Some people have yelled at me, pretty loudly, maybe because I can’t speak English very well. A few times, at work, I think they didn’t understand me or I didn’t understand them. They yell at me like, if I am in this country then I have to speak English, that kind of thing.

Alexia Fernández Campbell

President Trump plans to hire more 10,000 more immigration agents and step up deportations. Louisville isn’t a sanctuary city — are you worried that police will stop you and contact immigration officers?

Maria

I am worried sometimes that they will stop me in the street. I have a lot of faith in God, and every day I trust that God will help me get to where I am going and return safely. Nothing bad has happened to me so far. But I do get scared because I feel like I can’t go everywhere, especially if it’s a place with a lot of American people.

There are times when I go to a store and I get scared when people stare at us. One time, in our neighborhood, our kids went out for a walk and my youngest kid said that a woman yelled at him really loudly and said to leave the neighborhood or she would call the police.

But I have to go to work, you know? Because if we don’t work, then why are we even here? I also go to school here so I can learn English, because I’ve been humiliated so many times for not speaking English. Now I understand it a bit better.

Alexia Fernández Campbell

What did you think when you heard Trump say that Mexicans are rapists and criminals?

Maria

I remember that. But I also remember him saying that the United States is for Americans and only Americans. That Americans are first. When people ask me what I think about the president, my opinion is that we are in a country that is not our country. It’s a country that has given us so much, even though we are afraid to live here. It’s still a country where we live three times better than we did back home, even if we could find work there. Here I feel more confident, like my children can thrive.

Alexia Fernández Campbell

When people say that you are taking jobs away from Americans, what do you think about that?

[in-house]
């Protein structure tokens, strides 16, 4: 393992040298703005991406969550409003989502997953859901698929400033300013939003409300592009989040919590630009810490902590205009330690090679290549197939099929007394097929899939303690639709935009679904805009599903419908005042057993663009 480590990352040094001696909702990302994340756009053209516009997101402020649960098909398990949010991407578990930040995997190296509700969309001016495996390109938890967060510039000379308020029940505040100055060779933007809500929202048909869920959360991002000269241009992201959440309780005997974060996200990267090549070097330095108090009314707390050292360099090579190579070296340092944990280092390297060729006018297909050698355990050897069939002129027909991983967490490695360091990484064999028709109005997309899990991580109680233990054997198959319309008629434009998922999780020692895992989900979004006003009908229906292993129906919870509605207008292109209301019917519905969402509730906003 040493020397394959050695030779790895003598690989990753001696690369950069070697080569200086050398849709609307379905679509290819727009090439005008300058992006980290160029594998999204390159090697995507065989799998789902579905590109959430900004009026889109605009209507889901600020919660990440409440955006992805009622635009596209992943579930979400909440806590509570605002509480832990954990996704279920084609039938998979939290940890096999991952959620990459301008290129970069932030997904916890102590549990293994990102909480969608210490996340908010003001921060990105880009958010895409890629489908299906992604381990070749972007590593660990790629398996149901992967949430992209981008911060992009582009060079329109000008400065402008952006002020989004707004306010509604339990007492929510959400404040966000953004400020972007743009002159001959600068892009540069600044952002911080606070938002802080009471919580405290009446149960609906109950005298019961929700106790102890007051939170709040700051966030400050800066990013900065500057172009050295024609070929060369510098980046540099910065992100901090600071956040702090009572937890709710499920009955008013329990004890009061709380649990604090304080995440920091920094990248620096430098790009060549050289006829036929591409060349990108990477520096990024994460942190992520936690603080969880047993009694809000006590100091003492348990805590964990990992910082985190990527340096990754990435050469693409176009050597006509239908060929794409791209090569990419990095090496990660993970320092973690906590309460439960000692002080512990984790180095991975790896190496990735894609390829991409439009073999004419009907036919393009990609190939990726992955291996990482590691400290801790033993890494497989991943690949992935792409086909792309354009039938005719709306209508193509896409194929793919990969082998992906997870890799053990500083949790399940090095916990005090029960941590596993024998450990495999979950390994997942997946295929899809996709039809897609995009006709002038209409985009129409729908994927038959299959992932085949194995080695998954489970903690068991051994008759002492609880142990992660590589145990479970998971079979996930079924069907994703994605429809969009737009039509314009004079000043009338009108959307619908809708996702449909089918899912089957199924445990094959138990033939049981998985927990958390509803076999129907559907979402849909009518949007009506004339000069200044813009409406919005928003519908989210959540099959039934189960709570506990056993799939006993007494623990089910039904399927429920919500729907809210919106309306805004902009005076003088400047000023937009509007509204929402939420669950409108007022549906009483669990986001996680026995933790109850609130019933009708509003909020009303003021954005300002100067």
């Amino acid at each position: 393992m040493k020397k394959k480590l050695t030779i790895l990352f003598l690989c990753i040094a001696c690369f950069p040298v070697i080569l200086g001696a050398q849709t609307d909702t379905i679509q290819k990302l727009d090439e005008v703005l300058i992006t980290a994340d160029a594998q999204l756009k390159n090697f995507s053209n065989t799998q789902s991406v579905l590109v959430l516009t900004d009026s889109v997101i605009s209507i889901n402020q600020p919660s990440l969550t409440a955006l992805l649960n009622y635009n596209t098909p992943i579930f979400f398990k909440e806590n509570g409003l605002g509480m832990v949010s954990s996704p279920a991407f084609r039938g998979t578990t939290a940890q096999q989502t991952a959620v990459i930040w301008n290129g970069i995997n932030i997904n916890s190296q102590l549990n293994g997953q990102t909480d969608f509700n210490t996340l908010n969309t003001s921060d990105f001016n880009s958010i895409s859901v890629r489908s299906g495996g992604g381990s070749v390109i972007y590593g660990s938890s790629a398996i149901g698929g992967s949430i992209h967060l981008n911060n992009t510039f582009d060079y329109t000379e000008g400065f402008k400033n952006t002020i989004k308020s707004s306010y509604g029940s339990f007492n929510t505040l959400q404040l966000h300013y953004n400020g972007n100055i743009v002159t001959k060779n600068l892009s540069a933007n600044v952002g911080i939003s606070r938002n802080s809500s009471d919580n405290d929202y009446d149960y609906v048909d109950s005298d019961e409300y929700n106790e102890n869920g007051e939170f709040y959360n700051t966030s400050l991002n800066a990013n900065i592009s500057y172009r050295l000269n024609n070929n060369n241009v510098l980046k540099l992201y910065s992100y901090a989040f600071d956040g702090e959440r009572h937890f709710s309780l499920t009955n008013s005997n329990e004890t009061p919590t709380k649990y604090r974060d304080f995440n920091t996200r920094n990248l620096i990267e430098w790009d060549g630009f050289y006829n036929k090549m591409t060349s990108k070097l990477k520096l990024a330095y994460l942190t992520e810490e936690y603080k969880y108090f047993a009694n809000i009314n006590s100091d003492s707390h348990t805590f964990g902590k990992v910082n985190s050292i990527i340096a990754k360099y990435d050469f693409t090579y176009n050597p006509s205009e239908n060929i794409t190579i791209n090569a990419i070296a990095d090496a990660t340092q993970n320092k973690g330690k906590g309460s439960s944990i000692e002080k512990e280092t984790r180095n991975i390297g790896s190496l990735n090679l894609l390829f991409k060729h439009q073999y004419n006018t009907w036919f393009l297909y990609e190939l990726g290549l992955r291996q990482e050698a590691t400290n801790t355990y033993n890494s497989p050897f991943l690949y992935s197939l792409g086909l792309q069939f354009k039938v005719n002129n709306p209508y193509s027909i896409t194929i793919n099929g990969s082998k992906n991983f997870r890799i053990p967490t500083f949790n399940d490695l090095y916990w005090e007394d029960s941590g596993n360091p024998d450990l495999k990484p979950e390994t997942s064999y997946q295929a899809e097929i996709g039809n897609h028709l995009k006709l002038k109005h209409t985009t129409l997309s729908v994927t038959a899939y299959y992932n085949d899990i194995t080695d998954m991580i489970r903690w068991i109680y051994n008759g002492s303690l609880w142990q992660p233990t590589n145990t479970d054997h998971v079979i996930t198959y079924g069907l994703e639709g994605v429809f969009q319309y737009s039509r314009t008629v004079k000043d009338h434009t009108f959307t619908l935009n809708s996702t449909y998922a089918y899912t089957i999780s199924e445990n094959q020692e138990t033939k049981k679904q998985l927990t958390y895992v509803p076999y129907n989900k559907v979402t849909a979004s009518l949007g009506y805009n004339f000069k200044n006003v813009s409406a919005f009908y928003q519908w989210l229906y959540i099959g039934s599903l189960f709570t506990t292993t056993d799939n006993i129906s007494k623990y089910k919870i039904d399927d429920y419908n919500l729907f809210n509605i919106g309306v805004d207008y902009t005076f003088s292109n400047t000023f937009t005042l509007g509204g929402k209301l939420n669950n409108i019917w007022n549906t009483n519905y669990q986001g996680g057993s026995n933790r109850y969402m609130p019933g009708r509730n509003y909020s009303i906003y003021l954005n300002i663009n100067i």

Maria

If I am working and other people don’t want to work, I don’t think that I am taking away their jobs. Other people don’t want to do the work that I am doing, so I am not taking away their jobs. I understand why people say this is not our country and we shouldn’t be here. I respect that, and it’s true. But there really is no other option for us. Even though it’s difficult here, it’s still so much better, and I don’t want to return no matter what.

Alexia Fernández Campbell

What was your reaction to Trump’s victory in the election?

Maria

Honestly, I always thought he would win. I knew that there were a lot of racist people here and they wanted to finally let that out. So obviously they were going to vote for him.

Alexia Fernández Campbell

Do you think the United States is a racist country?

Maria

I think maybe it’s always been racist, but people had been hiding how they feel. Many people will harass us, but a lot of people respect the law and would never do anything to hurt us. But I don’t know anymore — people feel a lot more freedom to express their contempt for us now.

Alexia Fernández Campbell

You live in a state that voted overwhelmingly for Trump. Did that make you wonder what people think about you?

Maria

I know that most people who live here voted for Trump, and in fact, the managers that I worked for voted for him too. They told us. One day one of them asked me what I thought about the fact that he had voted for Trump.

I said, I am not going to give my opinion because it’s your country and you decide who is your president. It may affect me, but time will go on and it could change. I can’t vote, so my own opinion doesn’t matter, I can’t change anything. That’s why I didn’t tell him how I really felt.

But honestly, I don’t think Trump is going to be able to accomplish everything he wants. And not all Americans think the same way he does. I really believe in God, and I don’t think God is going to let that happen.

Alexia Fernández Campbell

Have your plans for the future and views about the United States changed?

Maria

Yes. Definitely. Now we are worried and afraid. When I worked at the hotel and left my house at 5 am, I was constantly afraid that someone could be watching me. Imagine, they could take me away. I have two sons — the youngest was born in the United States. I have talked to my eldest son and told him that he has to help me and take care of his younger brother if something happens to me. He is 20.

Alexia Fernández Campbell

Does your 9-year-old son know that you’re undocumented?

Maria